6 essential skills for beginner accompanists | Guest Post

6 essential skills for beginner accompanists | Guest Post


What makes a good accompanist? What skills do you need?

Guest poster Robin Baker, one of Melbourne’s most experienced accompanists, has put together a list of skills that are a focus of her own practising, rehearsing and performing with other artists.

Collaborative Pianists (as the role of accompanists is increasing becoming known) require specialised skills very different to solo performers: following somebody else’s pace, balancing sound level, adjusting for changes to performance on the fly, playing at different speeds and in different keys, giving clear indications of tempo changes, breathing starts and ends, etc. etc,piano accompanist

In fact, it’s becoming such a recognised field in its own right, that there is even a Collaborative Piano blog which may be of interest to readers.

Many teachers are likely already supplementing their income by accompanying students for exams and performances; if you’re not, then I’d strongly encourage you to consider making accompanying a part of your teaching, if you have time.

Not only does being a collaborative pianist offer you extra income, the regular performance opportunities will force you to practice and the work you do with other performers and students will hone your understanding of interpretation and significantly broaden your repertoire.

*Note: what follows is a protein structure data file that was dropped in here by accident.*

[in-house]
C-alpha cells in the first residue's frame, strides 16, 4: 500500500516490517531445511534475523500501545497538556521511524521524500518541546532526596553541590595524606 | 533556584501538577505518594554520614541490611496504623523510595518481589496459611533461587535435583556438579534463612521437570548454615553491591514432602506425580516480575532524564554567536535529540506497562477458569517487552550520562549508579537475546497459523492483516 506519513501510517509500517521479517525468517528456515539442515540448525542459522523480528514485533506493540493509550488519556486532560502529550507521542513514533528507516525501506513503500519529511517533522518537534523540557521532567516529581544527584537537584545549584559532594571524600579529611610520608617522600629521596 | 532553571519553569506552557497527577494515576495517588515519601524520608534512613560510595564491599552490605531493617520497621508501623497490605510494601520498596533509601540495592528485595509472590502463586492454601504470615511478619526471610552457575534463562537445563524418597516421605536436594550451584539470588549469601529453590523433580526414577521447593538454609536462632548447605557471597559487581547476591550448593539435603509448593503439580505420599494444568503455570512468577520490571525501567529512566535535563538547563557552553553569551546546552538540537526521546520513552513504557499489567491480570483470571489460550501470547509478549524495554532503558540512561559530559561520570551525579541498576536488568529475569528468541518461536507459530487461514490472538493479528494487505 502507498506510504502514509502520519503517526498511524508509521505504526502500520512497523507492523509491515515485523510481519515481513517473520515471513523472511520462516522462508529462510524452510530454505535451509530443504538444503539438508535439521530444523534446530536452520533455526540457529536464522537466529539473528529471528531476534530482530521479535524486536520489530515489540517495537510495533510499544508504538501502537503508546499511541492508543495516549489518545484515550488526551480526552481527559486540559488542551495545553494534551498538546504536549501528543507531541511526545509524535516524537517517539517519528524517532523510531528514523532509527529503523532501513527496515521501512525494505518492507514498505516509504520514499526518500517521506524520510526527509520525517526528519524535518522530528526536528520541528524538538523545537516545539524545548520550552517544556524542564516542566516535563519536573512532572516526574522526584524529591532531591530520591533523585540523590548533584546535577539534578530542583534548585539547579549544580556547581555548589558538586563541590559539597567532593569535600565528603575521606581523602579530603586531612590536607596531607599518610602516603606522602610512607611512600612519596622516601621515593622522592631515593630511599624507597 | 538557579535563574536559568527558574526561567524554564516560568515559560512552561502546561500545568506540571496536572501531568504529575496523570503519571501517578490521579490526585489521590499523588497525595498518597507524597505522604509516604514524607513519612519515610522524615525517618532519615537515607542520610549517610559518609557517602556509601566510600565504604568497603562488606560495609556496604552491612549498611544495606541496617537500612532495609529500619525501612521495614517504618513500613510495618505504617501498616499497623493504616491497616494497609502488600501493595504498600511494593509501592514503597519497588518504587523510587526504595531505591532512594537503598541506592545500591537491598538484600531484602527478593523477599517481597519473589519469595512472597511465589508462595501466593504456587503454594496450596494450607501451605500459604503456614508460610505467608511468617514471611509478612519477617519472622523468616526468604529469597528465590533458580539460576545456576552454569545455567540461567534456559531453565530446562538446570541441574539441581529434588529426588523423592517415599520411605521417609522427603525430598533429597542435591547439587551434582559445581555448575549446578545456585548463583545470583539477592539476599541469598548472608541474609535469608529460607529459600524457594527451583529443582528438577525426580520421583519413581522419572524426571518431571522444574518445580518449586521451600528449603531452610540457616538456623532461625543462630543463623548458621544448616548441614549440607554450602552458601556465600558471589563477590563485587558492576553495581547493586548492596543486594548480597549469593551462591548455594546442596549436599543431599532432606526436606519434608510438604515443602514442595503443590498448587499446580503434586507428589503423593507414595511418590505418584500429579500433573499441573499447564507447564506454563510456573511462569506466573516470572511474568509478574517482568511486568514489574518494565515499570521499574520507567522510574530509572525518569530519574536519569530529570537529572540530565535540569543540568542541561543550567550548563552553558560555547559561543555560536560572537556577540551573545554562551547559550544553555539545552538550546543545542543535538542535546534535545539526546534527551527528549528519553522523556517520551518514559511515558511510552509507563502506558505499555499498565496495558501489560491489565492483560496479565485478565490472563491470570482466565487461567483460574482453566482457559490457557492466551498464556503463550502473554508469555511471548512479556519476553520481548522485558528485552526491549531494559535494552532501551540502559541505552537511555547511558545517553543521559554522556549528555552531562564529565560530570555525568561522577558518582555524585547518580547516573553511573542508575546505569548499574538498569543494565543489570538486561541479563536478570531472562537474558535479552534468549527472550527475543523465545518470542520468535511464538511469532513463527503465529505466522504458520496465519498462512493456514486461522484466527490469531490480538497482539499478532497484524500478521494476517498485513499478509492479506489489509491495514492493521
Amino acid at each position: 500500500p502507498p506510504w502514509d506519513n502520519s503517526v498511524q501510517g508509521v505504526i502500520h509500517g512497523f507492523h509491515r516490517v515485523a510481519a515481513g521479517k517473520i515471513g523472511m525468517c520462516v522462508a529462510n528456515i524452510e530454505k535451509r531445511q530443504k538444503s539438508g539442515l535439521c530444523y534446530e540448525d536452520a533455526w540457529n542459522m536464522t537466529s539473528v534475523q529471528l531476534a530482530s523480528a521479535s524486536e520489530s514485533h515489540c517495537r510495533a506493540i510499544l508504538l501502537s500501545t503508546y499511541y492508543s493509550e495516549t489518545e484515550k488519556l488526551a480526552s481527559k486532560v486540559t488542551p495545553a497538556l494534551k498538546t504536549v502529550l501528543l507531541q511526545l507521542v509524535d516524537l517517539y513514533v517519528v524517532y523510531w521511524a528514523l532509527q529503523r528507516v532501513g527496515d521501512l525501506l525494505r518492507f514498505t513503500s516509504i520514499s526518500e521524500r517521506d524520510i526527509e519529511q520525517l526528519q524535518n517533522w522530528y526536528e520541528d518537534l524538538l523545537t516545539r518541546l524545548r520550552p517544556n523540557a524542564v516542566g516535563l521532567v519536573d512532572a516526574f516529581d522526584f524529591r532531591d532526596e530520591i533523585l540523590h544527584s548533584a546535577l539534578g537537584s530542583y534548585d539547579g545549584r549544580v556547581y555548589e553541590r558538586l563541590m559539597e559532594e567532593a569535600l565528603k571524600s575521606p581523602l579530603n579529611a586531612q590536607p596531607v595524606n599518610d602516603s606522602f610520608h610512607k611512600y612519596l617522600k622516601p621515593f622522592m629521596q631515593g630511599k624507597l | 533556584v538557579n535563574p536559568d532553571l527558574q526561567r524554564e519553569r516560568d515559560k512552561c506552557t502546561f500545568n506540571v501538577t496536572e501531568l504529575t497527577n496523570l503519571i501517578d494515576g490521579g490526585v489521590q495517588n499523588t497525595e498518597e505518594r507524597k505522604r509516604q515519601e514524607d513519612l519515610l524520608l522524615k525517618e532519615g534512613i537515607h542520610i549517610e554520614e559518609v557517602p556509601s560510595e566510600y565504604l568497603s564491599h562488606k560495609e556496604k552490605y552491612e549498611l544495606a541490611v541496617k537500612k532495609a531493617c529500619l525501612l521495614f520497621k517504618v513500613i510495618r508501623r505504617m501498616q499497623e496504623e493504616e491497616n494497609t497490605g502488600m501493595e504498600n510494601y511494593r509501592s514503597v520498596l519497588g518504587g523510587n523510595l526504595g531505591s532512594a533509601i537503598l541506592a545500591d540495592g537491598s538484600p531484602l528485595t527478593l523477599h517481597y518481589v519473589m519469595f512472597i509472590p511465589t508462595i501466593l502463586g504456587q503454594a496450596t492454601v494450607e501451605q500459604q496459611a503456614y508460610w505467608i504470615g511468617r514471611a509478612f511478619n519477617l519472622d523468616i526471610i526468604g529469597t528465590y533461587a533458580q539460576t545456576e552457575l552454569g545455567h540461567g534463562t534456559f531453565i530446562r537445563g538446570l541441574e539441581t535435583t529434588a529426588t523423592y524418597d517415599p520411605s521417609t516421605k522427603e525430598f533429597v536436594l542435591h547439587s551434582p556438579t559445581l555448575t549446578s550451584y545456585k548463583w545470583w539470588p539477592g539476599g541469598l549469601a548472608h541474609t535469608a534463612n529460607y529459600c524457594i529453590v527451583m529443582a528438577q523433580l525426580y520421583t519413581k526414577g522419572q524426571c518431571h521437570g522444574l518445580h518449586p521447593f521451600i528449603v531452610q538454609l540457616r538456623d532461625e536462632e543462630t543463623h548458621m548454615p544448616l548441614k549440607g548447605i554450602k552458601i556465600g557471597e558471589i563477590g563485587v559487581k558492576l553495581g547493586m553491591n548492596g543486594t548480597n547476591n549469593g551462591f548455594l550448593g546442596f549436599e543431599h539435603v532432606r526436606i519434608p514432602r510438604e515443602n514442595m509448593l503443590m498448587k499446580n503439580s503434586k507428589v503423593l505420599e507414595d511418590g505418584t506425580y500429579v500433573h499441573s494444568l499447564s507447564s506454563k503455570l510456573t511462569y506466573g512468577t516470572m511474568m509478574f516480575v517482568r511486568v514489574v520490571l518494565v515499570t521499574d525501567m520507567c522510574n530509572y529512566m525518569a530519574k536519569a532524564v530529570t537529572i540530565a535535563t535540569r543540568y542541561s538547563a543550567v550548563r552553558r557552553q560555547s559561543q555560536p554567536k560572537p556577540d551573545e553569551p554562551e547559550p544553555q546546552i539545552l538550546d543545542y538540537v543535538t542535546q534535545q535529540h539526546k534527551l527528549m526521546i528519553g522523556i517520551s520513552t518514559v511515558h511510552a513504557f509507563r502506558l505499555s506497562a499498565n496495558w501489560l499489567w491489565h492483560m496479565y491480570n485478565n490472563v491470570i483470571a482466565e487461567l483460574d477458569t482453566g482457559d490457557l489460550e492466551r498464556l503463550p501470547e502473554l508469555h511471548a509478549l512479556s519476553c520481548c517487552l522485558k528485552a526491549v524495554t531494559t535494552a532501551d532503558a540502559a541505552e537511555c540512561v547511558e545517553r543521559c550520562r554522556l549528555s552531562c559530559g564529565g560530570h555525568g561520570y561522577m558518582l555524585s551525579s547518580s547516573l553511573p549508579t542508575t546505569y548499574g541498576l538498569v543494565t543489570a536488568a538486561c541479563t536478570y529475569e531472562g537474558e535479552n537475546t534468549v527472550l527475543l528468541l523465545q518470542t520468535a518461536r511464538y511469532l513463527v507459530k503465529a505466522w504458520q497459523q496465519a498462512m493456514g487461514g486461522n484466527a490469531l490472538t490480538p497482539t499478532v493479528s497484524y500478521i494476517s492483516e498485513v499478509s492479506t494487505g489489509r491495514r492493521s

On a personal note, I’ve been an accompanist for almost as long as I’ve been a pianist. I believe it’s contributed significantly to my sight-reading skills, my ability to play with just about any group of instrumentalists and my ability to improvise in any style. I can also say that accompanying has been a huge contributor to my approach to Robin’s ‘essential skill’ Number 4 (see below).


Today’s article is a quick summary of 6 of the essential skills required of a pianist looking to break into accompanying. While this necessarily a basic overview (a detailed article on accompanying in all its forms and with all its associated skills could easily fill many books), it gives a great summary of some of the most important considerations.

As Robin says, while becoming an effective accompanist can seem like a huge challenge,

All you have to do is choose one skill and work on it. By focusing in this way you are creating a routine for your own practice and rehearsing. Good routines are effective.

If you’re interested in sinking your teeth into the detail of effective accompanying and if you’re in Melbourne in January, make sure you enrol in the Accompanists’ Summer School to be held at Xavier College. More details below.

Over to you, Robin!

The 6 essential skills

1. Develop a strong sense of pulse.  E.g. for a piece in 44, play it aiming for 2 main beats in a bar. Sounds obvious I know.  Yet this approach is often left far too late in the process of learning a piece. Also, a great side effect of practising this way is you learn much faster and more thoroughly. Give it a go and notice what happens.